Praying God's Heart

By Scott Volk | October 01, 2014

Israeli Prime Minister Benjamin Netanyahu (right) shakes hands with Palestinian Authority President Mahmoud Abbas at the White House in 2010 during Middle East peace talks.

I could not help the uncontrollable feelings of emotion that flooded through me as I stood in front of the 300 people crowded into that small Ohio church back in 1988. On one side of the room sat both saved and unsaved Jews, and on the other side of the room sat both saved and unsaved Arabs. This was not some conference designed to discuss a road map for how Arabs and Jews could live together in harmony—this was my wedding!

Here I was, a full-blooded Jew being joined together for the rest of my life with a full-blooded Arab. God certainly has a sense of humor. My wife, Beth, and I met at Bible college, married in 1988, and recently celebrated our 26th wedding anniversary. To God be the glory! As deep as the enmity has historically been between Arab and Jew, I feel privileged that the Lord has blessed our relationship to be a testimony of His power, demonstrating what God can do through the seeds of Isaac and Ishmael.

The hour in which we live is crucial. It’s time for the church to carry God’s burden for both Jews and Arabs in our prayers. So how do we effectively pray for these two peoples?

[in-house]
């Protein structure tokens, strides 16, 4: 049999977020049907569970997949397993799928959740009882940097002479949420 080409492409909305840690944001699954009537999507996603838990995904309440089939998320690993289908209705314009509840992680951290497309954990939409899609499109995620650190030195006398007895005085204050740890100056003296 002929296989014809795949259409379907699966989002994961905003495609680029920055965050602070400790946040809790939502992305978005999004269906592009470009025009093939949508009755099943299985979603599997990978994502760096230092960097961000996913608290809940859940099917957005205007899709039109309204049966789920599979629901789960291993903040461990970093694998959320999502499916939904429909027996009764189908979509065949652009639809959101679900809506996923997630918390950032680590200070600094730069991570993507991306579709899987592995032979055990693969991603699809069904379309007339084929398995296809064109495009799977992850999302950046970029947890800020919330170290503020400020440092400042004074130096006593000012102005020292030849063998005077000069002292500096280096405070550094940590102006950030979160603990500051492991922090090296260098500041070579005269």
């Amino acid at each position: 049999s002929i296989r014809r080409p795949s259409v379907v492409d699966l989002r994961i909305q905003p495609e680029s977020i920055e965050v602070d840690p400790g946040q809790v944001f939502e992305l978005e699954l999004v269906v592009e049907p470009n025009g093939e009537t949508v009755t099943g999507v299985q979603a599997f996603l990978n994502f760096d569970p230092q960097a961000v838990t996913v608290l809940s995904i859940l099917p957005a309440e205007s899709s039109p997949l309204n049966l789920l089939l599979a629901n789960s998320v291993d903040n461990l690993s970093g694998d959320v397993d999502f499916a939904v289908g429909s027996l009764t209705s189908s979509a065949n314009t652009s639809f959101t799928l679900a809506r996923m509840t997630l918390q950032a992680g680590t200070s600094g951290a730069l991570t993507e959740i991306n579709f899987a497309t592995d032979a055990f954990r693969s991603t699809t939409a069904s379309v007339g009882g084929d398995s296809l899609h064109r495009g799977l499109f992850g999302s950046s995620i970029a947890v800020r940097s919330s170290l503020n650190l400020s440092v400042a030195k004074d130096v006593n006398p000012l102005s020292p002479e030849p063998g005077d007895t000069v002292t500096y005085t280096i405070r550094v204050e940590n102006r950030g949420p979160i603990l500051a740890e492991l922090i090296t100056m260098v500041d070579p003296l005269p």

We must first understand how God feels about Isaac and Ishmael.

It is a remarkable thing to realize that Isaac and Ishmael were two out of perhaps only six or seven men in the entire Bible who were pre-named by God! God’s love for both brothers was evident in the fact that He not only named them, but also spoke awesome prophetic words over both.

… and I will establish My covenant with him [Isaac] for an everlasting covenant for his descendants after him” (Genesis 17:19).

And as for Ishmael, I have heard you; behold, I will bless him, and will make him fruitful, and will multiply him exceedingly. He shall become the father of twelve princes, and I will make him a great nation” (Genesis 17:20).

While there is no way to equate Ishmael’s blessing with the everlasting covenant God made to Abraham—which was repeated to Isaac, not Ishmael, and then to Jacob—we know from Scripture that it is the Lord’s heart that none should perish. And since there is a yet unfulfilled prophecy for the nations surrounding Israel, we must carry a heart for these Arab nations and ask God for their salvation.

We must rid ourselves of any inkling of prejudice and look at them as the Lord looks at them.

We, too, must carry God’s heart for the Jewish people! Jew-hatred is as old as the Jews themselves and is often referred to as the longest hatred. Because the people of Israel and the land of Israel are central to the end-time purposes of God, and because Scripture indicates that the Messiah won’t return until a Jewish Jerusalem welcomes Him back, there have been demonic plots throughout history to annihilate the people and the land that God has chosen as His own. And, since those very people are the key to ushering in the return of Messiah, the devil will continue to fight, doing his best to delegitimize and destroy the nation and people of Israel.